In 1874-75, the Russian government sent a research and trading mission to China to seek out new overland routes to the Chinese market, report on prospects for increased commerce and locations for consulates and factories, and gather information about the Dungan Revolt then raging in parts of western China. Led by Lieutenant Colonel Iulian A. Sosnovskii of the army General Staff, the nine-man mission included a topographer, Captain Matusovskii; a scientific officer, Dr. Pavel Iakovlevich Piasetskii; Chinese and Russian interpreters; three non-commissioned Cossack soldiers; and the mission photographer, Adolf Erazmovich ...
Contributed by
National Library of Brazil
A Beggar. Beijing, China, 1874
In 1874-75, the Russian government sent a research and trading mission to China to seek out new overland routes to the Chinese market, report on prospects for increased commerce and locations for consulates and factories, and gather information about the Dungan Revolt then raging in parts of western China. Led by Lieutenant Colonel Iulian A. Sosnovskii of the army General Staff, the nine-man mission included a topographer, Captain Matusovskii; a scientific officer, Dr. Pavel Iakovlevich Piasetskii; Chinese and Russian interpreters; three non-commissioned Cossack soldiers; and the mission photographer, Adolf Erazmovich ...
Contributed by
National Library of Brazil
A Group of Beggars. Beijing, 1874
In 1874-75, the Russian government sent a research and trading mission to China to seek out new overland routes to the Chinese market, report on prospects for increased commerce and locations for consulates and factories, and gather information about the Dungan Revolt then raging in parts of western China. Led by Lieutenant Colonel Iulian A. Sosnovskii of the army General Staff, the nine-man mission included a topographer, Captain Matusovskii; a scientific officer, Dr. Pavel Iakovlevich Piasetskii; Chinese and Russian interpreters; three non-commissioned Cossack soldiers; and the mission photographer, Adolf Erazmovich ...
Contributed by
National Library of Brazil
Siberia and Migrants
In the 19th century, the government of Russia encouraged peasants to move from the western parts of the empire to untilled lands in Siberia. This book was intended as a guide for peasants interested in resettling. It contained information about the climate and soils of Siberia, conditions and economic opportunities, essential expenses for relocation and construction in a new place, as well as recommendations for the behavior of migrants in transit. The book was published in Khar'kov (Kharkiv, in Ukrainian) by the Khar’kov Society for the Expansion of ...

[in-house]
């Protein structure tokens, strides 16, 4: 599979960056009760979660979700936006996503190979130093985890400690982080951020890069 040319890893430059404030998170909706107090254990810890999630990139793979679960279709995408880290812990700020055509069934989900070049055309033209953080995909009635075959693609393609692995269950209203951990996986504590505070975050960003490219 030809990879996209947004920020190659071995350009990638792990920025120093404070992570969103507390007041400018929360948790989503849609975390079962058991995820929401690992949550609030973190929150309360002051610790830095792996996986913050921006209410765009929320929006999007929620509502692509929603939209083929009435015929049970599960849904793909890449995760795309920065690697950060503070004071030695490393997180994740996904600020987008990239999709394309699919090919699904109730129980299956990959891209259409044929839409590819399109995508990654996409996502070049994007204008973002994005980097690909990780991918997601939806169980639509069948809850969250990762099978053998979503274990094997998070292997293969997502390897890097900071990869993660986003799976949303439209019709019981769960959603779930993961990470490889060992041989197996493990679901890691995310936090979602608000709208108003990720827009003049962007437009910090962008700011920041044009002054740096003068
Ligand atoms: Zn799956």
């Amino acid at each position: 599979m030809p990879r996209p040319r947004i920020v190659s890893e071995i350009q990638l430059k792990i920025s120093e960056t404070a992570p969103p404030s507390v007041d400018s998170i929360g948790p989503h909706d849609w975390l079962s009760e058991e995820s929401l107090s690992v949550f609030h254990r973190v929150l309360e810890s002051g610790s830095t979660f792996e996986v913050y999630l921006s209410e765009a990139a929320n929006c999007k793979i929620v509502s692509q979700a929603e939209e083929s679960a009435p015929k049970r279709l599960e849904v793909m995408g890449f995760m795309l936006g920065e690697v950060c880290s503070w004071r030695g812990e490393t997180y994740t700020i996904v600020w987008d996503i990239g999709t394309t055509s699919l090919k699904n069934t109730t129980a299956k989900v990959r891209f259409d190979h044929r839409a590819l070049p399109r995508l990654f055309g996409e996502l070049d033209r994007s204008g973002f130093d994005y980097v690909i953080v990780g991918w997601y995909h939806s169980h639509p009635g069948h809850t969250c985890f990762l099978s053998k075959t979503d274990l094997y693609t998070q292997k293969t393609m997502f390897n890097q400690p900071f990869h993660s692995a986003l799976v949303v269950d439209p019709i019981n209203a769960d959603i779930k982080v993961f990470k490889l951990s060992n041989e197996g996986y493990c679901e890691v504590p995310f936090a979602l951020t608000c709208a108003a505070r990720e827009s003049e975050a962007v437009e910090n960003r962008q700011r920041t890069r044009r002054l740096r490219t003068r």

Contributed by
Russian State Library
Types and Customary Behavior
The Thereza Christina Maria Collection consists of 21,742 photographs assembled by Emperor Pedro II and left by him to the National Library of Brazil. The collection covers a vast range of subjects. It documents the achievements of Brazil and the Brazilian people in the 19th century, as well as includes many photographs from Europe, Africa, and North America. This photograph by an unknown photographer is of a black woman, in a studio pose, wearing the dress common to Brazilian slaves of the 19th century.
Contributed by
National Library of Brazil
The Melanesians of British New Guinea
Charles Gabriel Seligman (1873–1940) was a British ethnographer who conducted field research in New Guinea, Sarawak, Ceylon (present-day Sri Lanka), and Sudan. Trained as a medical doctor, in 1898 he joined an expedition organized by Cambridge University to the Torres Strait, the body of water that separates the island of New Guinea from Australia. The purpose of the expedition was to document the cultures of the Torres Strait islanders, which were rapidly disappearing under the influence of colonization. In 1904, Seligman was one of three members of the Cooke ...
Contributed by
Library of Congress
Arabs in Tripoli
This photograph of a street scene in Tripoli, Libya, is from the George Grantham Bain Collection at the Library of Congress. The collection contains approximately 40,000 glass plate negatives and 50,000 photographic prints, most dating from the 1900s to the mid-1920s. Bain, who was born in 1865 and died in 1944, founded the New York-based Bain News Service in 1898. Specializing in news about New York City and, to a lesser degree, the eastern United States, Bain distributed its own pictures and those purchased from other commercial agencies ...
Contributed by
Library of Congress